Cash is king, so they say, and if you’ve been in business for any length of time you’ll know that “they” are right. All businesses run on cash. If you have it you can keep going no matter what other challenges you may be facing. If you’re short of it then you quickly become restricted in how you can operate.
Cash gets used up in various different ways depending on your business model. In retail and wholesale you need cash to buy and hold stock. The more stock you hold, the more cash that gets tied up. In B2B businesses, like recruitment, construction and haulage, cash gets held up in outstanding client invoices. You’ve completed the job, logged the sale on your accounting software, but you may not see the cash for 30, 60 or 90 days.
No matter what sector your business operates in, the trick is to spend a little time thinking about how you can get that cash back in your pocket.
How to improve your working capital
So let’s take a look at our top 5 ways in which you can improve your working capital by fine tuning your operations.
1. Cut your expenses
Let’s start with the obvious. Spend less and you’ll have more cash. A good place to start is to log in to your business banking app and take a look at what direct debits are going out. Cancel them if you don’t need them. Then look at your bank statement over the last 3 months. If you can, export it to a spreadsheet and sort the transactions from the largest to the smallest. Go down the list and sense check what it is that you’re spending on. You’re busy, so choose the biggest costs to focus on. Read this article for more inspiration on cutting expenses.
2. Pay later
Have a chat to your suppliers when they’re in a good mood – Friday after lunch is always a good time. Ask if you can extend your payment terms. If you’re a good client then you’ll likely get a favourable reply. Alternatively shop around for suppliers who’ll give you longer payment terms. If you can hold on to cash for another week or two, then that is cash that can be used on other things.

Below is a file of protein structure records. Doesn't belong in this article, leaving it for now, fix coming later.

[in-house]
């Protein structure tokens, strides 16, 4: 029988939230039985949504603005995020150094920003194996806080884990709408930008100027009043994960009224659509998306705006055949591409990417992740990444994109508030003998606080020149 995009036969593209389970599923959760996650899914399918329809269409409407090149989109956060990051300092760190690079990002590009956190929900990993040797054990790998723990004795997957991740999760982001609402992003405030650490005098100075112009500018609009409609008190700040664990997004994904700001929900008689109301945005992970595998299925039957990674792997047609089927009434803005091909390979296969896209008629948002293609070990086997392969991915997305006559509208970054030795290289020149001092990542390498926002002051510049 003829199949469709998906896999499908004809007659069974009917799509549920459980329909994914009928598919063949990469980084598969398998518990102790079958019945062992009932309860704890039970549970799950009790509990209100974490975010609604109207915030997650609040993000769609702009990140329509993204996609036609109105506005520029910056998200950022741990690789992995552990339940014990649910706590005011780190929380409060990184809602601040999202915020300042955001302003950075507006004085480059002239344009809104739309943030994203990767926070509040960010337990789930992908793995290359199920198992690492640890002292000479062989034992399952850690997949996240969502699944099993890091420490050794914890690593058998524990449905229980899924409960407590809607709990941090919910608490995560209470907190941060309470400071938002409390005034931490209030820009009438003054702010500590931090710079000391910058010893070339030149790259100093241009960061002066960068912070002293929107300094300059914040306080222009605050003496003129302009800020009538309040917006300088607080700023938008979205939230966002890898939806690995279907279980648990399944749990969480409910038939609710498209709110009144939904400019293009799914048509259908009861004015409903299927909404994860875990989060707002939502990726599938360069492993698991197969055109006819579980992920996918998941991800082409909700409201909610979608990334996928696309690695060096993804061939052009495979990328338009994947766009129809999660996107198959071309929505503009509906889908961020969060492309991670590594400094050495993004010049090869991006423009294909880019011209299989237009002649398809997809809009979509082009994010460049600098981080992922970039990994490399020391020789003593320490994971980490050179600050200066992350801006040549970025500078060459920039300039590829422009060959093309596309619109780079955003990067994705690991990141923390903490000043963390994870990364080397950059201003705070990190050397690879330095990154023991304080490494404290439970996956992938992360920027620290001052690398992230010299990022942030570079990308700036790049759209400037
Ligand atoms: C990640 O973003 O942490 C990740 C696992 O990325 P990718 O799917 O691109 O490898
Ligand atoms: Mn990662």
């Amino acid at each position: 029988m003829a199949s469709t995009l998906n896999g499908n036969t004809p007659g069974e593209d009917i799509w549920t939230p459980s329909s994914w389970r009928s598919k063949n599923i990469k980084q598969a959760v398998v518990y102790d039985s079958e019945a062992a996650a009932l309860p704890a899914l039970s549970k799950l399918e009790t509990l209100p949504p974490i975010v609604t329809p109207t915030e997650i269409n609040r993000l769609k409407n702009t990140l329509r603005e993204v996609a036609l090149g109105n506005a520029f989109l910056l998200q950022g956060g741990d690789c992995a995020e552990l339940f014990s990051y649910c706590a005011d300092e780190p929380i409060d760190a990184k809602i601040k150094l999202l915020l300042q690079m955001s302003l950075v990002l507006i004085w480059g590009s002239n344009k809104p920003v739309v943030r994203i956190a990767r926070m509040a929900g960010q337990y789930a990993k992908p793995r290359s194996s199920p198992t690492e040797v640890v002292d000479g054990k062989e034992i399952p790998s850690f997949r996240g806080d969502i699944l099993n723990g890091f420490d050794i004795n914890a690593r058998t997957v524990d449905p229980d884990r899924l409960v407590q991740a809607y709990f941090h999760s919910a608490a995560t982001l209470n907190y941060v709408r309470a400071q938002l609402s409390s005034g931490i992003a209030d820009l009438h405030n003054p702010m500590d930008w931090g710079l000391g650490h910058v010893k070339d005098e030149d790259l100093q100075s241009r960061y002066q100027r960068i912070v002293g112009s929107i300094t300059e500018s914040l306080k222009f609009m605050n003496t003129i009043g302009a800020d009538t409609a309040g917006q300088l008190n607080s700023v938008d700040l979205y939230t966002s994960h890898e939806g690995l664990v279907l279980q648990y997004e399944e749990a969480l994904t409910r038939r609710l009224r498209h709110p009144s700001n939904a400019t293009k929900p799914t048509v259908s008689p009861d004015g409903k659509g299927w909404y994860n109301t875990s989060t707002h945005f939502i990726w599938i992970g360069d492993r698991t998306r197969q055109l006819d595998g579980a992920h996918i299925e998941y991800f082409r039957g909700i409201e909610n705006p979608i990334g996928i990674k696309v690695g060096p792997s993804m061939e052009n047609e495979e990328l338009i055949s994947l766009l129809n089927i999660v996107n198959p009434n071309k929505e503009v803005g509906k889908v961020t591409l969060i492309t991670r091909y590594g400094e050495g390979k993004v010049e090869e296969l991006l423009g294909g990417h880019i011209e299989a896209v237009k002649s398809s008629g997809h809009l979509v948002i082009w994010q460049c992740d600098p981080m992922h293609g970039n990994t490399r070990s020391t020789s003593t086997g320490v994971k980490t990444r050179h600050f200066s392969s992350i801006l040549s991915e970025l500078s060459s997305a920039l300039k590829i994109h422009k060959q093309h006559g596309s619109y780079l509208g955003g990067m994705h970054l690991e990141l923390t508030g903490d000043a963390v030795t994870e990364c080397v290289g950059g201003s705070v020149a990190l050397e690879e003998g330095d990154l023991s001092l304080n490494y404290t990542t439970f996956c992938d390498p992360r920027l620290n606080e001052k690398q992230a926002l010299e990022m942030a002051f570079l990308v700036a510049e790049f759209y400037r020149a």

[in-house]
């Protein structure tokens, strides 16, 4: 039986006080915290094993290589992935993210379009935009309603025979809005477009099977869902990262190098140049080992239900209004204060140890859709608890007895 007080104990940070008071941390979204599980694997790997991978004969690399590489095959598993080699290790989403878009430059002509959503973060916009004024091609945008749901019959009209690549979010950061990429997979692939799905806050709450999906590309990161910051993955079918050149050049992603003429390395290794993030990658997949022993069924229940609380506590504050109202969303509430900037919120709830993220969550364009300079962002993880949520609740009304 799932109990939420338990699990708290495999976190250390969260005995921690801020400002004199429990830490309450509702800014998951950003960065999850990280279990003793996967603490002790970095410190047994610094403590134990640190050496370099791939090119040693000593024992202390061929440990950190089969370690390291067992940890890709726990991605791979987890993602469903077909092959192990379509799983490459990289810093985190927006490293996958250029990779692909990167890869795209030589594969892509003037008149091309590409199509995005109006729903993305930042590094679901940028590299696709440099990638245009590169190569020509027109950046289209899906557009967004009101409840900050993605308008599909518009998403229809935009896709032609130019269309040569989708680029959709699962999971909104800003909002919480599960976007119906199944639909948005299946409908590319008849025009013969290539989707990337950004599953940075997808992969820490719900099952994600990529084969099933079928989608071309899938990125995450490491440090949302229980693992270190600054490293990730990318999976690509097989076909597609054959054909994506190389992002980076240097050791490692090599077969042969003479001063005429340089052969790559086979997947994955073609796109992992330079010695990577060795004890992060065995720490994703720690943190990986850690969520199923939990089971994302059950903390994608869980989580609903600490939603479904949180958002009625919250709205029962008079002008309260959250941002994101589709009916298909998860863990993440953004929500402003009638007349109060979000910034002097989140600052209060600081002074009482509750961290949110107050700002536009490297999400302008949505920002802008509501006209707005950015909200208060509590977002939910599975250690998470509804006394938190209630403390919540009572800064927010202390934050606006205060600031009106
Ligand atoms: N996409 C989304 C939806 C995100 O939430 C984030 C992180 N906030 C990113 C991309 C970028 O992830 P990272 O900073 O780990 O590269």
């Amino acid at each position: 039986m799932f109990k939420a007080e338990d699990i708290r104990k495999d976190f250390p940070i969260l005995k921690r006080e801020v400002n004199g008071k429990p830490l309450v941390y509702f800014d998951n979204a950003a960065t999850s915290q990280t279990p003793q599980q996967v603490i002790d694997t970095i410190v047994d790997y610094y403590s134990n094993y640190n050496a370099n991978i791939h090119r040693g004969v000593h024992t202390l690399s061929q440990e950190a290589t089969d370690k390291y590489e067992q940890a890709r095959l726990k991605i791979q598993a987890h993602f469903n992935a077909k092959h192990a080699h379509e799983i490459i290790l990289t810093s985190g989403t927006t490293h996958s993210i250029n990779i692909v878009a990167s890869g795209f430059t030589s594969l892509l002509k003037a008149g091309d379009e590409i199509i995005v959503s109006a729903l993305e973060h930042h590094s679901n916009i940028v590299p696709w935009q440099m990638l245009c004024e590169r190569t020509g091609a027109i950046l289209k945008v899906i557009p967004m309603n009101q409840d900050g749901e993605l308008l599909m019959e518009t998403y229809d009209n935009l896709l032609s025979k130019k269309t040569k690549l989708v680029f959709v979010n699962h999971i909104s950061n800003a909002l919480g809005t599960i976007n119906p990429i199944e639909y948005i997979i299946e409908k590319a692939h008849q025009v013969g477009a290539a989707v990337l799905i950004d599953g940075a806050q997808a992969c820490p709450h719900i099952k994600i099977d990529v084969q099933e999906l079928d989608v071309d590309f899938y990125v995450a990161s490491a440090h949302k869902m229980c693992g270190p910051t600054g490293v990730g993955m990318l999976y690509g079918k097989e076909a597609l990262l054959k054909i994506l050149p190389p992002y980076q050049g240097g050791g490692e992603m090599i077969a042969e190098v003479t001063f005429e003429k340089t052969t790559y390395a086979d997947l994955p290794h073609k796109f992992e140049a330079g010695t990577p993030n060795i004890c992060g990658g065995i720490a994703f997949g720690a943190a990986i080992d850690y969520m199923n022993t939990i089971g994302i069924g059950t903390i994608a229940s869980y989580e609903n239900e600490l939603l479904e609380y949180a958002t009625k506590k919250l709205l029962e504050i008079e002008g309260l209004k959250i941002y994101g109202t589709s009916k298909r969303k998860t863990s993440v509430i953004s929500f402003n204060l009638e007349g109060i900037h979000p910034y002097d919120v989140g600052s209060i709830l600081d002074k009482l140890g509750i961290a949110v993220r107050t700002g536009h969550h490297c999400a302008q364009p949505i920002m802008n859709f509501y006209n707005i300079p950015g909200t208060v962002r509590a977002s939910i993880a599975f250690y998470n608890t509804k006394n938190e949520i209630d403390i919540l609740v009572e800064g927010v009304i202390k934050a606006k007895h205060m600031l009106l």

On top of that you could use a business credit card for your purchases to improve working capital. A neat trick is to buy everything on the credit card, set your direct debit up to pay the outstanding balance in full each month, and then you won’t pay any interest. If you’re a B2B business you could also look into trade finance (if you have a purchase order from a client), so that a lender pays your supplier up front, and you repay the lender once you’ve sold your product.
3. Hold less stock
The more stock you hold, the more cash you have tied up in it. Can you think of ways in which you could reduce your level of stock without jeopardising your business model? Could you arrange more regular deliveries from your supplier rather than holding the stock yourself? You could also think about prioritizing your stock so that you hold the most popular lines, but then only order in the less popular items on request. Get yourself a good stock management system to help you with this.
4. Chase for payment
Once you’ve completed a job or delivered your goods you’re owed money. Raise an invoice straight away – all the accounting software providers and even some banks allow you to do this via app. Set up automatic reminders so that your client is chased before the due date without you even having to think about it. Make sure your invoice sets out an interest charge for all amounts owed past the due date.
Apart from that you could read up on invoice finance which is a bit like an overdraft linked to your outstanding invoices. You can use it on an ad hoc basis, or all the time to improve working capital.
5. Buy assets on finance
Unless you’ve got cash coming out your ears, buying big ticket items with asset finance or a loan makes a lot of sense. If you’re buying a piece of kit that is going to be workhorse for the next 5 years then there is good logic in also spreading the cost of that asset over the same period. Yes there’s a cost to the finance, but if you can invest the cash that you save into your business and make more profit then it’s cost-effective.